23 October 08 | Chad W. Post

Even though I don’t approve of the 14-year-olds at Frankfurt who dress up in very skimpy clothes to look like their favorite manga characters and be photographer by old dudes, nor do I approve of the general lack of understanding among the great public on how to walk down hallways and up escalators, it was nice to see so many people flood the Frankfurt Book Fair clamoring for new books. So, I hope this comes true:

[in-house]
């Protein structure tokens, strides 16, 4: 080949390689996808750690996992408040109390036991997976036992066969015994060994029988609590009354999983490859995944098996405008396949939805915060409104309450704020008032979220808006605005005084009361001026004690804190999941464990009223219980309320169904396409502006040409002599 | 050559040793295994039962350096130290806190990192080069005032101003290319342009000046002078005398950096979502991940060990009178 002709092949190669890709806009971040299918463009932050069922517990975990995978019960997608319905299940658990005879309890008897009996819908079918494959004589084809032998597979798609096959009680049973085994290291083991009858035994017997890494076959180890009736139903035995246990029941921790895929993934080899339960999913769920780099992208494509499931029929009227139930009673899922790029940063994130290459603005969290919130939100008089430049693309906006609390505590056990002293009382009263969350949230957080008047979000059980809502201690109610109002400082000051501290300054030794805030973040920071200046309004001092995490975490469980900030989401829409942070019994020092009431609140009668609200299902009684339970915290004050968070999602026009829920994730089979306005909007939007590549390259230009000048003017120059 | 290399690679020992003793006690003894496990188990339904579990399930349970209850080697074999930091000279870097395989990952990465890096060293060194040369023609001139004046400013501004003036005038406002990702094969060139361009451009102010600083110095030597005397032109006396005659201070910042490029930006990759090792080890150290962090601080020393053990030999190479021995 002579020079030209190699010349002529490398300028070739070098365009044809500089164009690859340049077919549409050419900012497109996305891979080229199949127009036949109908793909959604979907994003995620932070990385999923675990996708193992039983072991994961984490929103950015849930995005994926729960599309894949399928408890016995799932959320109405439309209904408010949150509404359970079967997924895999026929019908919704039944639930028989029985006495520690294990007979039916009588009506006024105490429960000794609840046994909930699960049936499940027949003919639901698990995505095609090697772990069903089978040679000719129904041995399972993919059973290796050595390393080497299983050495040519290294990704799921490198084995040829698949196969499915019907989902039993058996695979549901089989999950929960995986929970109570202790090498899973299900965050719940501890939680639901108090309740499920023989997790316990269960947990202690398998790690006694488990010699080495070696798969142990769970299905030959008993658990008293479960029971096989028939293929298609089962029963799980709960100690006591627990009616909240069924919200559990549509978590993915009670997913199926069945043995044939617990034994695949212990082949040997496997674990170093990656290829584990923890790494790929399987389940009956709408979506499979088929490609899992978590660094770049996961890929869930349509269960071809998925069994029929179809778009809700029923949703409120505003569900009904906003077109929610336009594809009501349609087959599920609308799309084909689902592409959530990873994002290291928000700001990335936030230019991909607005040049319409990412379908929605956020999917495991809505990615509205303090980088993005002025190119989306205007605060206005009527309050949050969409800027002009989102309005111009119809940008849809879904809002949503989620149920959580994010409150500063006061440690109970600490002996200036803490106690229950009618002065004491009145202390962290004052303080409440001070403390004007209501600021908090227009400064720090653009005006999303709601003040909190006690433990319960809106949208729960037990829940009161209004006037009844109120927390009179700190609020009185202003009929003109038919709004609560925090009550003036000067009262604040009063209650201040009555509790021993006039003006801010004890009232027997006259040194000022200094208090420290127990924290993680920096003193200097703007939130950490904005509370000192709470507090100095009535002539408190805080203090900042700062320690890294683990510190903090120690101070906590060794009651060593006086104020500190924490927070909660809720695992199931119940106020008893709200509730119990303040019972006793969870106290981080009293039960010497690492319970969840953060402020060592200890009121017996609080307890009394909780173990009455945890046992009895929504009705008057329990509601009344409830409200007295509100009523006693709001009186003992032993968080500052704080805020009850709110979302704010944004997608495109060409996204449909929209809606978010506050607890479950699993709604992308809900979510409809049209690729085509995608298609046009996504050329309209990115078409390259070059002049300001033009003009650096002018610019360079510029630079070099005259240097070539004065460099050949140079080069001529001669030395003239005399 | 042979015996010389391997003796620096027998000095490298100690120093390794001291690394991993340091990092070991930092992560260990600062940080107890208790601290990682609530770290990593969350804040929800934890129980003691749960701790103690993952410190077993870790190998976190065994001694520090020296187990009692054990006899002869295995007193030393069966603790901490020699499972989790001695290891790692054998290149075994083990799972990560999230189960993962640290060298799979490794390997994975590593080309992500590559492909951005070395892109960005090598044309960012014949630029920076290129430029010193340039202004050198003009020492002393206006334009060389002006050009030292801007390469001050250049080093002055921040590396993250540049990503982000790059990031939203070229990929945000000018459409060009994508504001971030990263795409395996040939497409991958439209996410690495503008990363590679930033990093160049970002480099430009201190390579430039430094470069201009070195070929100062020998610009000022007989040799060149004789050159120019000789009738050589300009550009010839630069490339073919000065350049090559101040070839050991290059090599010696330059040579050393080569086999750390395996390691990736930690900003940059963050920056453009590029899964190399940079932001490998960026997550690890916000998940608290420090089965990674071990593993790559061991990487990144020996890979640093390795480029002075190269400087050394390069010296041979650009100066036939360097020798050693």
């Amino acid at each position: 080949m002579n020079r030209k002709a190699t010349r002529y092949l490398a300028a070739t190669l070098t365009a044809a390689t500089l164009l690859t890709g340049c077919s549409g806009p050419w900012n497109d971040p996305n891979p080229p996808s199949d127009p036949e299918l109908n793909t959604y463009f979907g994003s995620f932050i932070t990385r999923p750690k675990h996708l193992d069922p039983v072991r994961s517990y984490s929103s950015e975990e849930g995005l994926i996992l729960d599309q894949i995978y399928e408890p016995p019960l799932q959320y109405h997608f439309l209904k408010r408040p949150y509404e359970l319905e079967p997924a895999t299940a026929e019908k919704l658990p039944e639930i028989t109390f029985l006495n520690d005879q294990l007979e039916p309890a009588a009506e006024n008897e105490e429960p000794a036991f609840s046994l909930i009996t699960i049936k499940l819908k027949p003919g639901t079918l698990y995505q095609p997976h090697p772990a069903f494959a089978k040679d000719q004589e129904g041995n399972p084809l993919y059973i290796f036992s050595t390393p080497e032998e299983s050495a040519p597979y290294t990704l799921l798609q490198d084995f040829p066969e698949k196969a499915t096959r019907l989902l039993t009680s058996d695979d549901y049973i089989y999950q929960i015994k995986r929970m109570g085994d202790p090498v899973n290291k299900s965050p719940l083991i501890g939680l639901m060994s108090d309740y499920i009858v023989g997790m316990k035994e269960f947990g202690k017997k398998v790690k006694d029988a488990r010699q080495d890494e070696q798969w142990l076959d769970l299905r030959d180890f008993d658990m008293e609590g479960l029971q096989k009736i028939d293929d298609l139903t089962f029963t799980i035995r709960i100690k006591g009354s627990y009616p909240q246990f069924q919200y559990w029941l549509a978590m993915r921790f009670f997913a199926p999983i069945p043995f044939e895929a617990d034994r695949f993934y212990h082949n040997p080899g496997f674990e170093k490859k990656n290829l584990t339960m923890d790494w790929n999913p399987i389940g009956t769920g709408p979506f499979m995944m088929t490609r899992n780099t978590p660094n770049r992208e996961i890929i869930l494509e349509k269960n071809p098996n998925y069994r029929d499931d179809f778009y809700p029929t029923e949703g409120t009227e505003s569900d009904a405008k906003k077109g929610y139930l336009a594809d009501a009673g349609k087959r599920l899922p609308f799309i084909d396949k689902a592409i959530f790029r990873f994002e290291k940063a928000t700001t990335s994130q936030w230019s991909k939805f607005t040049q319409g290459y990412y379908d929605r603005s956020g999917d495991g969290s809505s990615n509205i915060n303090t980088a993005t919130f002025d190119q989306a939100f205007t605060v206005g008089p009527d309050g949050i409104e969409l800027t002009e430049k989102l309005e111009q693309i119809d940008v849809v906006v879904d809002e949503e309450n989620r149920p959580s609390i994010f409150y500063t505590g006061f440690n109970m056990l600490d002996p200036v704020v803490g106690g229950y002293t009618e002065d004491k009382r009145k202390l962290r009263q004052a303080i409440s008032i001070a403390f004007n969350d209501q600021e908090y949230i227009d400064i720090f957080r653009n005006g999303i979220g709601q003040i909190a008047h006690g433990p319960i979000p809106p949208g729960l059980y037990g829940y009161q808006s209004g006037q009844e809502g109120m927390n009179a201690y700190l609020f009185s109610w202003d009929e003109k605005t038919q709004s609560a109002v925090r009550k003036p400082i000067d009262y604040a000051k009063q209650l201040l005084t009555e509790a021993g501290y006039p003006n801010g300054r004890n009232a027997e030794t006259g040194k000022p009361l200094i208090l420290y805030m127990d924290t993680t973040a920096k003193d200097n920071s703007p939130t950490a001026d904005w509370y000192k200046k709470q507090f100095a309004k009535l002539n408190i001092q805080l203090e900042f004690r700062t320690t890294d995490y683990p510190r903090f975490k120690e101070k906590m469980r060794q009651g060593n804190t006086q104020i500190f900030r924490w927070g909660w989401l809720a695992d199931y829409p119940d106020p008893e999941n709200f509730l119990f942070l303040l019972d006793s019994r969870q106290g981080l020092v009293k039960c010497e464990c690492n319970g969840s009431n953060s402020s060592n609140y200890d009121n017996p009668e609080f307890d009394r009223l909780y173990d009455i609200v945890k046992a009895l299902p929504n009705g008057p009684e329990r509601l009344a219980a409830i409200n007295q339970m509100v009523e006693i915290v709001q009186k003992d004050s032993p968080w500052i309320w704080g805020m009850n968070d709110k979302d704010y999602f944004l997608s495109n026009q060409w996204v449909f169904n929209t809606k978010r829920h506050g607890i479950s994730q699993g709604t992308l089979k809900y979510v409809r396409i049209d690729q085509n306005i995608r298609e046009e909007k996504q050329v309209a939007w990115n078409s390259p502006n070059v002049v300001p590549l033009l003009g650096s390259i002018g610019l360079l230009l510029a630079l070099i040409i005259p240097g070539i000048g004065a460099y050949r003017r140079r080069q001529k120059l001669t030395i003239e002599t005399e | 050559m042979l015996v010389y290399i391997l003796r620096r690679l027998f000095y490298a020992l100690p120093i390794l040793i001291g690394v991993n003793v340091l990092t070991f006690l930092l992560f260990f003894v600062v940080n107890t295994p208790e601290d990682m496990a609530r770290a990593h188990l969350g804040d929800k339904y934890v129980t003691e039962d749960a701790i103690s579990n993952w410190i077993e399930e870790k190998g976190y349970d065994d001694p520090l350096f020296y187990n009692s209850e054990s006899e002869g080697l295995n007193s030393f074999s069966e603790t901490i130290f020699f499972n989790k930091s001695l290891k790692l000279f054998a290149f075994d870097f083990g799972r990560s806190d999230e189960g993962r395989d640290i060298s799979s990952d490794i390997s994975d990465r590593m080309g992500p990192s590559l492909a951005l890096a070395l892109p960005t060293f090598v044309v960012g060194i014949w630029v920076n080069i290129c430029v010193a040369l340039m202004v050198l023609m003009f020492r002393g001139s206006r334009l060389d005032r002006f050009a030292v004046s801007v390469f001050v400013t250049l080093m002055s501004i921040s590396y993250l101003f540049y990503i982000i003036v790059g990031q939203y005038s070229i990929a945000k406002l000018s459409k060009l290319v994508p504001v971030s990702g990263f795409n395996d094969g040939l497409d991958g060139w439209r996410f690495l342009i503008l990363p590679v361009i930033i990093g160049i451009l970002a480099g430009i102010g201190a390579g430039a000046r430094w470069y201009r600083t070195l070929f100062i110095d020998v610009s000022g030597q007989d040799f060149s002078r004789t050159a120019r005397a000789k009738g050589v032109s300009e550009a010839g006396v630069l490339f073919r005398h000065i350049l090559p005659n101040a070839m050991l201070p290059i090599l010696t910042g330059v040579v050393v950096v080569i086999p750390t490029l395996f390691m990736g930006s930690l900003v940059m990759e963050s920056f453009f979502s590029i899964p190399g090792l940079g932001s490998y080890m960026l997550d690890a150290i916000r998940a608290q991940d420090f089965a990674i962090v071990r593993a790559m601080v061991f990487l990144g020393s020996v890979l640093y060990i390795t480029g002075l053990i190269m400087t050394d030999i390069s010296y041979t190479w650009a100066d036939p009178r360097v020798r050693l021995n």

But while some publishers want more targeted audiences, others (and in some cases the same ones) would like to see BEA, in the words of Jacobs “broaden the show’s constituency.” If that means opening the show to the public, “I think it would be worth a try,” Jacobs says, noting the phenomenal public turnout for New York Comic-Con. Opening the show to the public, however, “is a very polarizing issue,” Muller says. “It would be a disaster,” Sabia says. “There already is enough chaos in New York.” Nevertheless, Fensterman says there will likely be a consumer component in New York next year: it will be separate from the actual convention, but held at the same time, offering publishers the chance to promote authors both to the trade and the public. Applebaum says Random has an “open mind” about the public attending. Such a move could change the complexion of the show, but that is all right with Jacobs. “I’m up for trying something new,” Jacobs says. “Any sort of radical idea should be considered,” agrees Jensen. (PW)


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